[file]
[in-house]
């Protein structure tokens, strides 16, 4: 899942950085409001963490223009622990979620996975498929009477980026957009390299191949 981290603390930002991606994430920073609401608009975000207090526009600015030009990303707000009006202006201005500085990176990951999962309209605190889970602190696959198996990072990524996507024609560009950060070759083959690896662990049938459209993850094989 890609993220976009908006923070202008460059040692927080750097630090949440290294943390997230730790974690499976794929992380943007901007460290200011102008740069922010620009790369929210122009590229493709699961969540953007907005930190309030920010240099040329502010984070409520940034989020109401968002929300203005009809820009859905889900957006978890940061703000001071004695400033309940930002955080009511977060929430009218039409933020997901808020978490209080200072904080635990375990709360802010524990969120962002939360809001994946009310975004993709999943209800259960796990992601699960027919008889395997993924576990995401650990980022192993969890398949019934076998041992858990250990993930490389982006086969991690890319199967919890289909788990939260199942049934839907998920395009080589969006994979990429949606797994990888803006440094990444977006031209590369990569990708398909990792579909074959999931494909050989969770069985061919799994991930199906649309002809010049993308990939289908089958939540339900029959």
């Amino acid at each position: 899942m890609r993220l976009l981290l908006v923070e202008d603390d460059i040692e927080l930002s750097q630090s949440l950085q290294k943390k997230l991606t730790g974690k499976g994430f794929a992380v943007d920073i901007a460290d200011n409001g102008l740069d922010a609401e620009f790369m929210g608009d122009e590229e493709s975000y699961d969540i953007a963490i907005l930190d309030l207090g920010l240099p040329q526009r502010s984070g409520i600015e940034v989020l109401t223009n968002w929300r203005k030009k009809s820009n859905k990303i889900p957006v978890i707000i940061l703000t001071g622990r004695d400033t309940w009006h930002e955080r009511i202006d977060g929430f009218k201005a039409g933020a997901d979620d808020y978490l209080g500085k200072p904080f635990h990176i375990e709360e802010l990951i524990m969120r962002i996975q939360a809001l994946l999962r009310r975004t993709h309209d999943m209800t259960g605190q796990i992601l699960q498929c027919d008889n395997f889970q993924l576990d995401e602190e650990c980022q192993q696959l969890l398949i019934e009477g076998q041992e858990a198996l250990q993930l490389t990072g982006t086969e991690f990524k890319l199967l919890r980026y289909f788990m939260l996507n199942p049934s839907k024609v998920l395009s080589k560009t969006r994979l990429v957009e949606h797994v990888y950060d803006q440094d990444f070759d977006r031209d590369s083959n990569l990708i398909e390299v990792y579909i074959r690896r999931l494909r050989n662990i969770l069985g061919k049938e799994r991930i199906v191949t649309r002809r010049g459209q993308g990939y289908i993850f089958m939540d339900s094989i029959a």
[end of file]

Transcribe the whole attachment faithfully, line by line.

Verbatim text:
[in-house]
């Protein structure tokens, strides 16, 4: 899942950085409001963490223009622990979620996975498929009477980026957009390299191949 981290603390930002991606994430920073609401608009975000207090526009600015030009990303707000009006202006201005500085990176990951999962309209605190889970602190696959198996990072990524996507024609560009950060070759083959690896662990049938459209993850094989 890609993220976009908006923070202008460059040692927080750097630090949440290294943390997230730790974690499976794929992380943007901007460290200011102008740069922010620009790369929210122009590229493709699961969540953007907005930190309030920010240099040329502010984070409520940034989020109401968002929300203005009809820009859905889900957006978890940061703000001071004695400033309940930002955080009511977060929430009218039409933020997901808020978490209080200072904080635990375990709360802010524990969120962002939360809001994946009310975004993709999943209800259960796990992601699960027919008889395997993924576990995401650990980022192993969890398949019934076998041992858990250990993930490389982006086969991690890319199967919890289909788990939260199942049934839907998920395009080589969006994979990429949606797994990888803006440094990444977006031209590369990569990708398909990792579909074959999931494909050989969770069985061919799994991930199906649309002809010049993308990939289908089958939540339900029959």
């Amino acid at each position: 899942m890609r993220l976009l981290l908006v923070e202008d603390d460059i040692e927080l930002s750097q630090s949440l950085q290294k943390k997230l991606t730790g974690k499976g994430f794929a992380v943007d920073i901007a460290d200011n409001g102008l740069d922010a609401e620009f790369m929210g608009d122009e590229e493709s975000y699961d969540i953007a963490i907005l930190d309030l207090g920010l240099p040329q526009r502010s984070g409520i600015e940034v989020l109401t223009n968002w929300r203005k030009k009809s820009n859905k990303i889900p957006v978890i707000i940061l703000t001071g622990r004695d400033t309940w009006h930002e955080r009511i202006d977060g929430f009218k201005a039409g933020a997901d979620d808020y978490l209080g500085k200072p904080f635990h990176i375990e709360e802010l990951i524990m969120r962002i996975q939360a809001l994946l999962r009310r975004t993709h309209d999943m209800t259960g605190q796990i992601l699960q498929c027919d008889n395997f889970q993924l576990d995401e602190e650990c980022q192993q696959l969890l398949i019934e009477g076998q041992e858990a198996l250990q993930l490389t990072g982006t086969e991690f990524k890319l199967l919890r980026y289909f788990m939260l996507n199942p049934s839907k024609v998920l395009s080589k560009t969006r994979l990429v957009e949606h797994v990888y950060d803006q440094d990444f070759d977006r031209d590369s083959n990569l990708i398909e390299v990792y579909i074959r690896r999931l494909r050989n662990i969770l069985g061919k049938e799994r991930i199906v191949t649309r002809r010049g459209q993308g990939y289908i993850f089958m939540d339900s094989i029959a």